Exaggerated claims: "One particular gene, referred to as the COMT gene, could to a large degree explain why one child is more prone to be a worrier, while another may be unflappable" [emphasis added]. In reality, what kind of COMT gene you have, if it is relevant, is an extremely minor influence by itself on how much you worry. The particular variant of the COMT gene being discussed here is very common, and like all other common genetic variants, it has never been shown to have a large, or even medium-sized, influence on any behavioral traits.
Cherrypicking the study with the most dramatic results: "Other research has found that those with the slow-acting enzymes have higher IQs, on average. One study of Beijing schoolchildren calculated the advantage to be 10 IQ points." In 2013 it should be regarded as journalistic malpractice to write things like this when the average of all the studies on this gene and IQ show the effect to be, at best, a tiny fraction of 10 IQ points. In an analysis that included almost 10,000 subjects from two countries, in fact, a team of colleagues and myself found virtually no evidence of any effect of COMT on IQ.
Idealizing your favorite study: "In other words, the exam was a perfect, real world experiment for studying the effects of genetics on high-stakes competition." In reality, there are no "perfect" experiments, and the one Bronson and Merryman report on had only 779 subjects, which might seem like a lot, but is almost certainly too small to learn anything reliable about genetic effects. About 100 times more participants are needed to really answer these questions.
Labeling genes with behaviors and pretending that possessing a genetic variant makes you a particular type of lucky or unlucky person: The two variants of the COMT gene are labelled "warrior" and "worrier" (for the different responses to stress they supposedly cause people to have—get it??), and then people are in turn labelled as Warriors or Worriers based on their genotypes. That's tantamount to calling the variants of APOE the "Doofus" and "Genius" genes because one makes you more likely to develop Alzheimer's disease while the other offers some protection against dementia. No, wait, it's not, because APOE has a highly significant effect on Alzheimer risk that has been replicated over and over by independent researchers, but COMT's links to the behaviors discussed in this article are smaller and more tenuous. Later we are told that the Worriers' "genetically blessed working memory and attention advantage kicked in. And their experience meant they didn't melt under the pressure of their genetic curse." I thought we gave up on this kind of superficial genes-as-personality-types-and-blessings-or-curses kind of science writing years ago.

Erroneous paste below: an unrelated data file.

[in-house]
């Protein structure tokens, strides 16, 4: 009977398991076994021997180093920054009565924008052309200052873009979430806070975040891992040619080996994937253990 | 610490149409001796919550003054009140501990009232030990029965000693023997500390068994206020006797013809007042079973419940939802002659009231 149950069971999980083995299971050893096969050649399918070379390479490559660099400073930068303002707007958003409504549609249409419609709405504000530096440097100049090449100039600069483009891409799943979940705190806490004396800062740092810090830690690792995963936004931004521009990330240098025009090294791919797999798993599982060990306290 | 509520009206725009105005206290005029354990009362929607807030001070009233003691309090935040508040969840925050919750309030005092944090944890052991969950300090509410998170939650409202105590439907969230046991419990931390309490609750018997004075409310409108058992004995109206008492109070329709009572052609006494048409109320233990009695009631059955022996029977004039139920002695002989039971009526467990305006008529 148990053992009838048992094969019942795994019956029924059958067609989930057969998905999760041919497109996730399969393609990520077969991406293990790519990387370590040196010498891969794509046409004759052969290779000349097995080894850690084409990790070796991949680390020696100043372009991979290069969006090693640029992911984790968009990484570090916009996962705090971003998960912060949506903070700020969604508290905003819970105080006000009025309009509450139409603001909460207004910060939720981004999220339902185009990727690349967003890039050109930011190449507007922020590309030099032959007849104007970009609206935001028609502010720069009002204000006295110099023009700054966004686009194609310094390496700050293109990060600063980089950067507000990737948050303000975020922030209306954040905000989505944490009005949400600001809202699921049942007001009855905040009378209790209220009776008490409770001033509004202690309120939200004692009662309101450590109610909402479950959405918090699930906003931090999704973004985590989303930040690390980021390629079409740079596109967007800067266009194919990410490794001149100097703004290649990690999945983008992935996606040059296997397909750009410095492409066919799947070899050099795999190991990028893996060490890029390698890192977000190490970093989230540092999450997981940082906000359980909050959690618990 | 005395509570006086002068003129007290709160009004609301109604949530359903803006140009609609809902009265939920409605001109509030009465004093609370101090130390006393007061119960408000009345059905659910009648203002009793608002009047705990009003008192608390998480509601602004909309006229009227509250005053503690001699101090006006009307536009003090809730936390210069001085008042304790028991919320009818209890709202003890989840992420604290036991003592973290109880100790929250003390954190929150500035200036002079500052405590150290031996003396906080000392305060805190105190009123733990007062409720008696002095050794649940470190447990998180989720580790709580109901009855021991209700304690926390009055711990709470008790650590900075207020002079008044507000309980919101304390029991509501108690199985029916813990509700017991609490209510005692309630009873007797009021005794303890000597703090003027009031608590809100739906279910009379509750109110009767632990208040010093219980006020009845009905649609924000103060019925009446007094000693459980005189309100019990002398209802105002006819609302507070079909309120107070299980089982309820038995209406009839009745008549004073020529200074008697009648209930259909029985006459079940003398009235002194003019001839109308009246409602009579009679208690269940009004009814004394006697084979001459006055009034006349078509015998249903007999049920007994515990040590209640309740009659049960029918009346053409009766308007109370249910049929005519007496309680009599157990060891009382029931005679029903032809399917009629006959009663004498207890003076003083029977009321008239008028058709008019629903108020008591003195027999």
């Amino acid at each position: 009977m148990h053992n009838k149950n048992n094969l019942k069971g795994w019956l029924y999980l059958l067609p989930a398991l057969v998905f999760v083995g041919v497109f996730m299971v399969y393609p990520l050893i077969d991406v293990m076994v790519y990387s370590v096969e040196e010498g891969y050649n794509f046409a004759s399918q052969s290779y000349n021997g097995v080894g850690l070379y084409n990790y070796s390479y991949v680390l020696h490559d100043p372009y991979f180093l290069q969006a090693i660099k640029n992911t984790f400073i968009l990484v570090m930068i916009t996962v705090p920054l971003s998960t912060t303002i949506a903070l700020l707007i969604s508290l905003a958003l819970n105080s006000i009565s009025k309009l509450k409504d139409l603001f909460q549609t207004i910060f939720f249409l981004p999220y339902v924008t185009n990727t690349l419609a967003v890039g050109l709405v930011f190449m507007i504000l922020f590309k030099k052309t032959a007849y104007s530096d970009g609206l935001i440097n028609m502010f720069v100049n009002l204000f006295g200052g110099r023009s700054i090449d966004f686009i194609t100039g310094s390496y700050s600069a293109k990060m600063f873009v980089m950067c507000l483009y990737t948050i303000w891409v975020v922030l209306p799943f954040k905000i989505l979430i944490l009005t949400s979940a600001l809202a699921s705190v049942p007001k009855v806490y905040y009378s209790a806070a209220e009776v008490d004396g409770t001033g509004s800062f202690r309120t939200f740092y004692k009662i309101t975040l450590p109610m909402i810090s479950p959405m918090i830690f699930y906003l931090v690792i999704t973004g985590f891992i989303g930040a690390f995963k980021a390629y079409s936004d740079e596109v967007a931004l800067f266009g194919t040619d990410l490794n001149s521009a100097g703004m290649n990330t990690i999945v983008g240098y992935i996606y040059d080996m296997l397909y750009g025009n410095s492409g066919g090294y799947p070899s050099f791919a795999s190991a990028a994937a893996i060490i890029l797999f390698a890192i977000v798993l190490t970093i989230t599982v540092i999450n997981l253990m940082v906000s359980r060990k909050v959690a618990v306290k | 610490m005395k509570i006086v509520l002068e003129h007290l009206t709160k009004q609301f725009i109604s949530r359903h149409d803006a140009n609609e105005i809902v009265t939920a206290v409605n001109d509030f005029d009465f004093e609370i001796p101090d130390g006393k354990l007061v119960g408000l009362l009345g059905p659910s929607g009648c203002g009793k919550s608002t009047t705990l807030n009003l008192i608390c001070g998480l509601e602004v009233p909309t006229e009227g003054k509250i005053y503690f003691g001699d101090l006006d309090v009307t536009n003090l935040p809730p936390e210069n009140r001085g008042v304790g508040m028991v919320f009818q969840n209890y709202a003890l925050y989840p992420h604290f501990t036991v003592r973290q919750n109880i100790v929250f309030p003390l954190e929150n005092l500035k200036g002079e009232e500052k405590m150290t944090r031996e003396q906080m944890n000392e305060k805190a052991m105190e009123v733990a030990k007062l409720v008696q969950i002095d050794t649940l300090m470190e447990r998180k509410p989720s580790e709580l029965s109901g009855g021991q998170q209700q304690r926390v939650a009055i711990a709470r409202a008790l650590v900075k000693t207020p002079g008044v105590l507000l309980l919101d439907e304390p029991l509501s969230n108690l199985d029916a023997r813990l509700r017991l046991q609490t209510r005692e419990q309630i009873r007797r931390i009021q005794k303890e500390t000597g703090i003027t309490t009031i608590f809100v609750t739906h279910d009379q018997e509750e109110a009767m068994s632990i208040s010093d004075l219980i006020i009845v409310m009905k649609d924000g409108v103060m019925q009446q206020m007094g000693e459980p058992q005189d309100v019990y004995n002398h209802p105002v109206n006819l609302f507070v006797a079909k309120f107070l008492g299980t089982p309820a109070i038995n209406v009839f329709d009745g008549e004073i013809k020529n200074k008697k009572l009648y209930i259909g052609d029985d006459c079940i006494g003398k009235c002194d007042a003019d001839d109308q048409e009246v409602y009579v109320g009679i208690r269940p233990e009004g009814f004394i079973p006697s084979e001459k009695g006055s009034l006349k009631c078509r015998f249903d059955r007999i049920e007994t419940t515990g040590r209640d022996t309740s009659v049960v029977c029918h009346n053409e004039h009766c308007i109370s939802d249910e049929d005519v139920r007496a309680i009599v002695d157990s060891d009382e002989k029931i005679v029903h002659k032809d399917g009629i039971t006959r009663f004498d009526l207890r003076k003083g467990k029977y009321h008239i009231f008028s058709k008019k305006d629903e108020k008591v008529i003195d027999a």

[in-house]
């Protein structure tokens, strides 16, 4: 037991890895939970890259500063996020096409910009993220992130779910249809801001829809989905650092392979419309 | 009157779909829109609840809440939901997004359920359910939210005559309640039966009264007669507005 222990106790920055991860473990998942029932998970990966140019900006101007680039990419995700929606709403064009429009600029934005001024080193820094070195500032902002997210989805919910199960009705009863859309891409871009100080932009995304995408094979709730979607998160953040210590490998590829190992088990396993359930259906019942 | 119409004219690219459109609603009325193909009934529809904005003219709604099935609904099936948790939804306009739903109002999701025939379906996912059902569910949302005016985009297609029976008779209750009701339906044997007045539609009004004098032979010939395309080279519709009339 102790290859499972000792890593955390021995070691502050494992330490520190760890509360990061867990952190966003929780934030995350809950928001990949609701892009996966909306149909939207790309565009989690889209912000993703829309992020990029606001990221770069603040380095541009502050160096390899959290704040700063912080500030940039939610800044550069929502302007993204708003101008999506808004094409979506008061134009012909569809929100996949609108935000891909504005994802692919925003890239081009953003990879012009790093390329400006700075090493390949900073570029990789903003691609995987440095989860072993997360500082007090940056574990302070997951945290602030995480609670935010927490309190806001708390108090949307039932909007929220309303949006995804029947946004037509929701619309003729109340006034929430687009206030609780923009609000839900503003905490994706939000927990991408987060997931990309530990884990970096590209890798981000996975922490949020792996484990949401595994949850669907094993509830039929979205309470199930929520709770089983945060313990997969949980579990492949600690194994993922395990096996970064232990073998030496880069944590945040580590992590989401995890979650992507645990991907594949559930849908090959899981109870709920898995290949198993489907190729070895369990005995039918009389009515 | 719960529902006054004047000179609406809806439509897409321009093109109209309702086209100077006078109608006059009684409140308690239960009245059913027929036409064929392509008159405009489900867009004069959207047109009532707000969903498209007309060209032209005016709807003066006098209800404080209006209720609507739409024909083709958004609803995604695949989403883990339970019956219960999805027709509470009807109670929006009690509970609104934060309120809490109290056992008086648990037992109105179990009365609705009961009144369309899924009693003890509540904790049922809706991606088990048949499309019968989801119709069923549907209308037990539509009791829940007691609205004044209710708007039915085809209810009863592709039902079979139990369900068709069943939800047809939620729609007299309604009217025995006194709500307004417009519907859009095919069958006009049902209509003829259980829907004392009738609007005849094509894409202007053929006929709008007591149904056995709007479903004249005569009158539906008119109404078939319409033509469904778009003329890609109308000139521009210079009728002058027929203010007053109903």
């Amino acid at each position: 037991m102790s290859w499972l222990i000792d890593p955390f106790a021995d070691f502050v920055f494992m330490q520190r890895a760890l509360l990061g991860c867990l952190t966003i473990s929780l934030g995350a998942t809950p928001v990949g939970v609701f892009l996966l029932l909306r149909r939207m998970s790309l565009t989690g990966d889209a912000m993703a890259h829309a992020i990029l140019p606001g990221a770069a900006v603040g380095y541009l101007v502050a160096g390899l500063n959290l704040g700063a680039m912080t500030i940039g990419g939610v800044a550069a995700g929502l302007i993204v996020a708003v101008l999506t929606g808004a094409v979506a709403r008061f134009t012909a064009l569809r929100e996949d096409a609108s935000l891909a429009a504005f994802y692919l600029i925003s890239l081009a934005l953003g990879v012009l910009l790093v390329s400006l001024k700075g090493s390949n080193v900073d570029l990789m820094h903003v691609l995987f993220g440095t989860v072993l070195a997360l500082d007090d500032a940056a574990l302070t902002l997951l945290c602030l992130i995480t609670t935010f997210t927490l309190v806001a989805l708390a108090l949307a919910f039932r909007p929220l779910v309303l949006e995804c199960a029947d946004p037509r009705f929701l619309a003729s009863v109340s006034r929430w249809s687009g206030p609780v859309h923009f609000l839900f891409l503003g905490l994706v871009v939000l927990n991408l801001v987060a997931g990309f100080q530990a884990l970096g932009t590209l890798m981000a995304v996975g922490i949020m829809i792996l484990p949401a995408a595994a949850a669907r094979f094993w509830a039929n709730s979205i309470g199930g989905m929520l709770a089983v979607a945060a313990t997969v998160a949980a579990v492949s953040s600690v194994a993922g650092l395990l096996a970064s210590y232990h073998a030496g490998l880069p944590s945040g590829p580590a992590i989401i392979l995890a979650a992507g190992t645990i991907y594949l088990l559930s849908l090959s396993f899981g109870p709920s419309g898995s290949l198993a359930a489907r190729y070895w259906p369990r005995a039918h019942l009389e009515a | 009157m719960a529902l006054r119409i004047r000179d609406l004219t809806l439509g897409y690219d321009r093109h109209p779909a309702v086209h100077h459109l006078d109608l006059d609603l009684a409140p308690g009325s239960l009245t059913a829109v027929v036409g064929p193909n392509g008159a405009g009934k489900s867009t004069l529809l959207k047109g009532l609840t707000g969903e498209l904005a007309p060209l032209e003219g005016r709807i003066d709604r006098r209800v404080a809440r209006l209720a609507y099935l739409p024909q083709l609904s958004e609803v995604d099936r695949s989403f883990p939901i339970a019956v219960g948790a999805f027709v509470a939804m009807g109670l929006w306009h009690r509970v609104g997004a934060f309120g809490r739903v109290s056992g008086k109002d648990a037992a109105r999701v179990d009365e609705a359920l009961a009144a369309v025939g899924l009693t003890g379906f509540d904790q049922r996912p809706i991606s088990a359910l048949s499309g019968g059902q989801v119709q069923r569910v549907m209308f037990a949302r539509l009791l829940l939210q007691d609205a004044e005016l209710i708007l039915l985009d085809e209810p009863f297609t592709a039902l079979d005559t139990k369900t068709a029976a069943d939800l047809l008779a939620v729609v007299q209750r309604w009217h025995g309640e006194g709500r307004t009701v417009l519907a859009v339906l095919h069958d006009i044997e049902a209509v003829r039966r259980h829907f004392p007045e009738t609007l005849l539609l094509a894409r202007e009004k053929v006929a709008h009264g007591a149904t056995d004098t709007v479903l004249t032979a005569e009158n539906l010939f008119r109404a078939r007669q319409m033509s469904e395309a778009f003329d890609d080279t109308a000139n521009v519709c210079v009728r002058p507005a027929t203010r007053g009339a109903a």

Contradicting your own point: "... we are all Warriors or Worriers ... In truth, because we all get one COMT gene from our father and one from our mother, about half of all people inherit one of each gene variation, so they have a mix of the enzymes and are somewhere in between the Warriors and the Worriers." (Is anyone else reminded of the camp 1970s film "The Warriors," about gangs that roam the New York City subways?) We can't all be one type or the other if half of us are both. And incidentally, the pattern of 25%-50%-25% of the three genotypes does not arise only because we get one allele from each parent. It also depends on the frequency of the two variants being about 50% each in the population, which it happens to be in the case of this COMT polymorphism.
Pretending that what has been known for generations is a new discovery: "Stress turns out to be far more complicated than we've assumed ... short-term stress can actually help people perform ..." And later: "It may be difficult to believe ... that stress can benefit your performance." But psychology textbooks have long taught that the level of arousal for optimal performance is moderate, with too much arousal or too little leading to lower performance. This is called the Yerkes-Dodson Law, and it was originally proposed in 1908. Perhaps worth a mention?
The article makes much of findings that "those with Worrier-genes can still handle incredible stress." This would only be surprising if COMT had such a strong effect that it could determine what kind of person you are. But COMT doesn't have that effect. It's surprising when someone with the genotype for brown eyes has blue eyes instead, because the relevant genes almost completely determine the phenotype. It's not surprising that people with one of hundreds or thousands of genes that make one susceptible to stress turn out to be able to handle themselves just fine.